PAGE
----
I'm only a teenager, Don't ask me on this one. :)

3. Tick box or signiture?

IDK what you mean

4. Meetings- what is the standard, 'done' thing? I have had a basic, informal one just chatting about it, but would like to draw up a spec to work to, and natuarally progress/hiccup/complete project etc.

IDK

5. I have talked to a variety of people in the field, and have wondered, more for the future, are designers/developers paid after completing a project? 50% after the spec? When it begins? Hourly?

IDK lol

6. ^ What do you do?

All of my web-sites are for me to own

7. What are the best web hosts- naturally I want something that is reliable for the client, and doesn't have too much space limitations for me! Tried free ones in the past, but getting fed up of moving around due to downtime issues. Same goes for domains.

Most Endorsed FREE Website Hosting Provider | Free Website Hosting I use them, low-downtime, very few limitations, you can use your own domain...

5GB of space 300GB of bandwidth PHP, sqlite, mysql(must activate) ETC ETC, they work for me.

Comes with a free subdomain

8. Any other good habits to get into?

Always being professional and never opening a site before its done.

9. Tips of the trade?

I don't sell my web-site making abilities so IDK

10. Updating- do you do it, or do clients via a easy cms?

Have the people your making the web-site for update their site! Its better for everyone involved!

lol my input ~Kerr




GateCrusher420 VIP Member

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#5 10 years ago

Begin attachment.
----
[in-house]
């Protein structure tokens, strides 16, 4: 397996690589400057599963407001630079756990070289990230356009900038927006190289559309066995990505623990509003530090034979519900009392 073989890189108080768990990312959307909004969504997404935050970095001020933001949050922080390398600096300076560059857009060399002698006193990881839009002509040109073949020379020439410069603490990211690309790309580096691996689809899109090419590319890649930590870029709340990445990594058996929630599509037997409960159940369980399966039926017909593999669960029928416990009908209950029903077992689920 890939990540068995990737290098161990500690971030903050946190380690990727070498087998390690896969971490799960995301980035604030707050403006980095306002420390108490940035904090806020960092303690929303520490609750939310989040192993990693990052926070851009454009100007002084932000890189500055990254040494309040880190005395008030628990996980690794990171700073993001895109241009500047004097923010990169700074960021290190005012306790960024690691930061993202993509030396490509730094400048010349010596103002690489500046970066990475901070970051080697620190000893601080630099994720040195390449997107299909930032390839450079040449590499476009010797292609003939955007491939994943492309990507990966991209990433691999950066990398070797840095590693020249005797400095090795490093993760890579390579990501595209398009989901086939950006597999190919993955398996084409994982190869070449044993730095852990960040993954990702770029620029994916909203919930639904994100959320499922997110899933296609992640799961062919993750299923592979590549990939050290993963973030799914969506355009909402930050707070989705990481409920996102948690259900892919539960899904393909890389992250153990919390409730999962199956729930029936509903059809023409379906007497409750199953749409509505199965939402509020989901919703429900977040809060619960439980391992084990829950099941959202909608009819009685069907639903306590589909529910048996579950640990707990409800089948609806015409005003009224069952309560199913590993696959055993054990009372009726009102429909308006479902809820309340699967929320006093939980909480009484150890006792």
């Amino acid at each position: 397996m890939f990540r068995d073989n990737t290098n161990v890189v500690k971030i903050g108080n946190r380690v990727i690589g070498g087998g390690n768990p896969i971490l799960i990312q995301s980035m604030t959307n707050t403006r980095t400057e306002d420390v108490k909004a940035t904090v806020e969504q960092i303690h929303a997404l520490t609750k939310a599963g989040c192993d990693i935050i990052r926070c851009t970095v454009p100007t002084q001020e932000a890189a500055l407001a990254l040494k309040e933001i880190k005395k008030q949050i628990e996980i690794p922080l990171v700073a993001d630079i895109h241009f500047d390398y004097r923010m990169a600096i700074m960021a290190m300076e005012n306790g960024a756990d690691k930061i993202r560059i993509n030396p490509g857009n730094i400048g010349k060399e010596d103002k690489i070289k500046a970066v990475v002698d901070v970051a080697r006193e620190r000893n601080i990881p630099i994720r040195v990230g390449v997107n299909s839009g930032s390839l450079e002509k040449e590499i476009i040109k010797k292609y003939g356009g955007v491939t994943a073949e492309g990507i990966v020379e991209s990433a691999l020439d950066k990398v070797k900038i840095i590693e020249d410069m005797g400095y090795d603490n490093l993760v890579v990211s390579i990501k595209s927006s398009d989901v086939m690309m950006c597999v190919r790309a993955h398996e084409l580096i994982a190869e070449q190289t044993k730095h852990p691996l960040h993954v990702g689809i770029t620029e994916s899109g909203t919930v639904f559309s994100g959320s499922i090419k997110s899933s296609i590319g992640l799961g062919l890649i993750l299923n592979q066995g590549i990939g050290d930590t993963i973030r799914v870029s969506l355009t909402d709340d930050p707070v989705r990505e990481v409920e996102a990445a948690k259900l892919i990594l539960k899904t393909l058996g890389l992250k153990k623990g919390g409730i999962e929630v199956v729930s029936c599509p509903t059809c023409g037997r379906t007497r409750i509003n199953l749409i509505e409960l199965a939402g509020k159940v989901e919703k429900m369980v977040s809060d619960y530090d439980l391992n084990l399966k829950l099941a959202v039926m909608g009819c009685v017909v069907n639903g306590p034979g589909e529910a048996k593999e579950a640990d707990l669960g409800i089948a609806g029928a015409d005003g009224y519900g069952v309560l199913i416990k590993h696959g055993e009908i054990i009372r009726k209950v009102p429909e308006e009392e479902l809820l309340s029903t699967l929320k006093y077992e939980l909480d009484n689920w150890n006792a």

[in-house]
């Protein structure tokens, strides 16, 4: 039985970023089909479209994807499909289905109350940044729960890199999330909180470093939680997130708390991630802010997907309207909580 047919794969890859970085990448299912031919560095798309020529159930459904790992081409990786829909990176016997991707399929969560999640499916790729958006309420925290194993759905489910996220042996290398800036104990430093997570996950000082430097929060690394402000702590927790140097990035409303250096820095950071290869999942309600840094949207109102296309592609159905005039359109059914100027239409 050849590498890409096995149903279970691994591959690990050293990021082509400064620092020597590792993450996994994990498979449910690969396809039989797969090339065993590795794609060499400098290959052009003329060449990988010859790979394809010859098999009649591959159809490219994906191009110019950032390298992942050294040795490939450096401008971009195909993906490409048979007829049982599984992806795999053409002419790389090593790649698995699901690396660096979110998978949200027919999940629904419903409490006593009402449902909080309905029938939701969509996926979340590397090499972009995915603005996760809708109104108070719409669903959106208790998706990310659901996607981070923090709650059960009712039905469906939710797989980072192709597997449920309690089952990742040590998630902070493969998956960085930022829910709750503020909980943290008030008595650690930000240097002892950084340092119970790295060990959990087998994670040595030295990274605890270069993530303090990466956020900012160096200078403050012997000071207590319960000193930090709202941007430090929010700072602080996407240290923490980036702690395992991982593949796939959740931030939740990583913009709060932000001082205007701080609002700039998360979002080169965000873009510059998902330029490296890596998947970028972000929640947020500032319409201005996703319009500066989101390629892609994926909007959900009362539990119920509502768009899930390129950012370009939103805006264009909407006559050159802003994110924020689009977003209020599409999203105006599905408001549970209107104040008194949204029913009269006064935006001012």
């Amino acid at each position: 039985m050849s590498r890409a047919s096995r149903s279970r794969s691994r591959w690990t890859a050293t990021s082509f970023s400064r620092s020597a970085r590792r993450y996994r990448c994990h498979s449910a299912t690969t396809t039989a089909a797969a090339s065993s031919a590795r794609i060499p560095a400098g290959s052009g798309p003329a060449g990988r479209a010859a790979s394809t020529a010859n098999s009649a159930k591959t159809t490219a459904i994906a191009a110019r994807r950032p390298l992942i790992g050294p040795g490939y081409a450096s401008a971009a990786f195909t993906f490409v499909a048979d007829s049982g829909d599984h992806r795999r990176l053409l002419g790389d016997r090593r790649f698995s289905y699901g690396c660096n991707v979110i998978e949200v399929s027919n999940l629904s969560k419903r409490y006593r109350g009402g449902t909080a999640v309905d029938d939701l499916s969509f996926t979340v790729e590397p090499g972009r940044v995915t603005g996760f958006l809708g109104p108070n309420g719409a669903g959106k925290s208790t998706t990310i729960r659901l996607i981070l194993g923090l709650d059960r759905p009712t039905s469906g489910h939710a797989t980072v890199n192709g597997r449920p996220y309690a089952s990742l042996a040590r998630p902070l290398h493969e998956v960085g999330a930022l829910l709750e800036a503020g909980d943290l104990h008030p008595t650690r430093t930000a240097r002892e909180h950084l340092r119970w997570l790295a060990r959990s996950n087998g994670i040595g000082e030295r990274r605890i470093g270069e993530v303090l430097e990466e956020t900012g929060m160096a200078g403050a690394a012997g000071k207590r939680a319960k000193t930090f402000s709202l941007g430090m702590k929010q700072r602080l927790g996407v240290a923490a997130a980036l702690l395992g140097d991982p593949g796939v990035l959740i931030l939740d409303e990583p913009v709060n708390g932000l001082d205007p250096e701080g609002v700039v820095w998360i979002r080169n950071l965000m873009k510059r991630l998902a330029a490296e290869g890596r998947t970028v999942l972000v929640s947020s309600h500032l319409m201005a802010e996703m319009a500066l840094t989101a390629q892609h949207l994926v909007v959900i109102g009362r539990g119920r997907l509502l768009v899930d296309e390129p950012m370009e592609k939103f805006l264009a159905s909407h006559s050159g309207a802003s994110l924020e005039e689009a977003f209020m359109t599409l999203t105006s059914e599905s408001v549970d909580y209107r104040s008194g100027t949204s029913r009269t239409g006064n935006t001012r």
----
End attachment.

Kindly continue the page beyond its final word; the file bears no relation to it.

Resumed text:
general_kerr;4752405I'm only a teenager, Don't ask me on this one. :) IDK what you mean IDK IDK lol

That's alot of IDK's.

All of my web-sites are for me to own

That isn't exactly what the OP asked.

Most Endorsed FREE Website Hosting Provider | Free Website Hosting I use them, low-downtime, very few limitations, you can use your own domain... 5GB of space 300GB of bandwidth PHP, sqlite, mysql(must activate) ETC ETC, they work for me. Comes with a free subdomain

Free hosting isn't good for some people. I've never been satisfied with free hosting. I mean if it's a pointless test site, yeah. But if it's something you actually wanna have up and running for the public to use and to show off some stuff.

I don't sell my web-site making abilities so IDK

Where did they ask about buying your abilities?

Have the people your making the web-site for update their site! Its better for everyone involved!

Again, that's not the best way for some people. Some people don't have the time to do it, others don't have the skill, others just want someone else to do it because they're to lazy. So not everyone can update their sites themselves.